Russian, English, French, German, Talish, Avarian, Lezgian, Hebrew, Sakhur, Khinalig, Udin and Kurdish languages are taught at comprehensive schools of the Republic of Azerbaijan as a free subject along with Azeri language.
Successive steps have been taken in the general education field in recent years to set up new education institutions, attract working young people to schooling, carry out important measures to provide school-age children with education, as well as prepare a socio-economic development plans and relevant reform programs. The pilot inclusive education projects are implemented in Azerbaijan based on the international practice. The organization of seminars, meetings and conferences, as well as development of relevant cooperation with other ministries, international humanitarian and local public organizations ensure the dynamic development of the general education field.
The implementation of measures to be implemented at the executive plan of Curriculum Reform Sub-component within the Education Sector Development Project, development of creative potential of children (youth) with special talent, realization of Actions Plan for execution of State Program for the placement of children living in state-owned institutions in families (deinstitutionalization) and Alternative Care, execution of obligations on conduction of centralized exams, analyzing the situation concerning results for admission of students to universities, as well as preparation of relevant offers, etc. require special attention. Moreover, relevant works are taken to apply a new subject curriculum.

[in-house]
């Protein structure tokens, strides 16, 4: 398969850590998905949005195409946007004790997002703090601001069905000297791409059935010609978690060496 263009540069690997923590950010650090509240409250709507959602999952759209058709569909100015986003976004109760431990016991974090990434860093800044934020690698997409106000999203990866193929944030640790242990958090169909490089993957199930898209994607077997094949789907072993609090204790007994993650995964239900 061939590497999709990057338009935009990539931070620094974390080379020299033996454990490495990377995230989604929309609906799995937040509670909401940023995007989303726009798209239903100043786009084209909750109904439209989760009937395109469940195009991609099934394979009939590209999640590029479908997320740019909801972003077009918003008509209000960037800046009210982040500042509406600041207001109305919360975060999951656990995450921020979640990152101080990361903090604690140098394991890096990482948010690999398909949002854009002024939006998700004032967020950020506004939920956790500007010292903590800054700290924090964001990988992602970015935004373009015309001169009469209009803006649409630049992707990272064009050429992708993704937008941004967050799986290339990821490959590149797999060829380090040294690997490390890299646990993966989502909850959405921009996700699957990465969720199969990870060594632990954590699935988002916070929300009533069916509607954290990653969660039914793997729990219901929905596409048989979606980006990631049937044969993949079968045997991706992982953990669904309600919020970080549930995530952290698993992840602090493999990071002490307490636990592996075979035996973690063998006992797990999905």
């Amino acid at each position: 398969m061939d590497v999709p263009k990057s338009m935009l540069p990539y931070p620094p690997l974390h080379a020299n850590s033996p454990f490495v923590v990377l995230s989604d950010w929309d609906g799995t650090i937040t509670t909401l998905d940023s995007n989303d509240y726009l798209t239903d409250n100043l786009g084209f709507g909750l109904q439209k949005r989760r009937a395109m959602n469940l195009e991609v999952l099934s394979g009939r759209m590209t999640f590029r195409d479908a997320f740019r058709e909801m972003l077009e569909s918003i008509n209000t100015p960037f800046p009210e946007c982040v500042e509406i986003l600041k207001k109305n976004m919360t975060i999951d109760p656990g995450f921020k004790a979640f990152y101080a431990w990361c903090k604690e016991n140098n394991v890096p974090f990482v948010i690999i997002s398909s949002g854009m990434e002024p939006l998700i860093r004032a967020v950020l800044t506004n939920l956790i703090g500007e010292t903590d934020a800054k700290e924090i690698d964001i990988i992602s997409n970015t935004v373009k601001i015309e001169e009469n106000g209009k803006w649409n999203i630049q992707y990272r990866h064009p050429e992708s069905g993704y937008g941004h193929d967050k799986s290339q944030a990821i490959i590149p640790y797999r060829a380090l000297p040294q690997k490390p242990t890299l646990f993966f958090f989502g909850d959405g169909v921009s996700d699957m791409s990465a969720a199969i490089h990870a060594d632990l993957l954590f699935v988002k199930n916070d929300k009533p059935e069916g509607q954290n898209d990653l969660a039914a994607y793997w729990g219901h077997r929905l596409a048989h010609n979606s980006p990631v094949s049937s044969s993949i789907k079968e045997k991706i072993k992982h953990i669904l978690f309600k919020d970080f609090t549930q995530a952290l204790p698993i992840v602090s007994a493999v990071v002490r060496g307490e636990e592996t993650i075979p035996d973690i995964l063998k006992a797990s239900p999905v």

In addition, the works are carried out to organize high level subject Olympiads to identify talented pupils, and relevant steps are taken to ensure the participation of our team in the World Olympiads in 5 subjects (mathematics, physics, chemistry, biology and computer science). The contest held each year in accordance with the executive order of President of the Republic of Azerbaijan on launching Best School and Best Teacher Award promotes the development of secondary school system, and provides additional measures for the activity of education institutions and teachers.third languages.